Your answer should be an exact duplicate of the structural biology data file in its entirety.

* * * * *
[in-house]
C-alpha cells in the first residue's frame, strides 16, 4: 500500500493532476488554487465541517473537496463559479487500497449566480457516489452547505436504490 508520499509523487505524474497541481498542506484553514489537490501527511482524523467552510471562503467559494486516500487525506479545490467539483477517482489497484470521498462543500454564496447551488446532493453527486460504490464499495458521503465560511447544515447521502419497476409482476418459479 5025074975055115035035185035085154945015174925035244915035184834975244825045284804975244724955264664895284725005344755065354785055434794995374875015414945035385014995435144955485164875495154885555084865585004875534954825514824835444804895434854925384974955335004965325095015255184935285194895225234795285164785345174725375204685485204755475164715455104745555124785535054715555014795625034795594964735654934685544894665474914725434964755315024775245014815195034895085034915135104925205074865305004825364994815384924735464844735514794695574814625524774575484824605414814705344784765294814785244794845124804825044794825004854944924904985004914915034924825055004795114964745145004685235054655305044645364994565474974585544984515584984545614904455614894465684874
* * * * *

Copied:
[in-house]
C-alpha cells in the first residue's frame, strides 16, 4: 500500500493532476488554487465541517473537496463559479487500497449566480457516489452547505436504490 508520499509523487505524474497541481498542506484553514489537490501527511482524523467552510471562503467559494486516500487525506479545490467539483477517482489497484470521498462543500454564496447551488446532493453527486460504490464499495458521503465560511447544515447521502419497476409482476418459479 5025074975055115035035185035085154945015174925035244915035184834975244825045284804975244724955264664895284725005344755065354785055434794995374875015414945035385014995435144955485164875495154885555084865585004875534954825514824835444804895434854925384974955335004965325095015255184935285194895225234795285164785345174725375204685485204755475164715455104745555124785535054715555014795625034795594964735654934685544894665474914725434964755315024775245014815195034895085034915135104925205074865305004825364994815384924735464844735514794695574814625524774575484824605414814705344784765294814785244794845124804825044794825004854944924904985004914915034924825055004795114964745145004685235054655305044645364994565474974585544984515584984545614904455614894465684874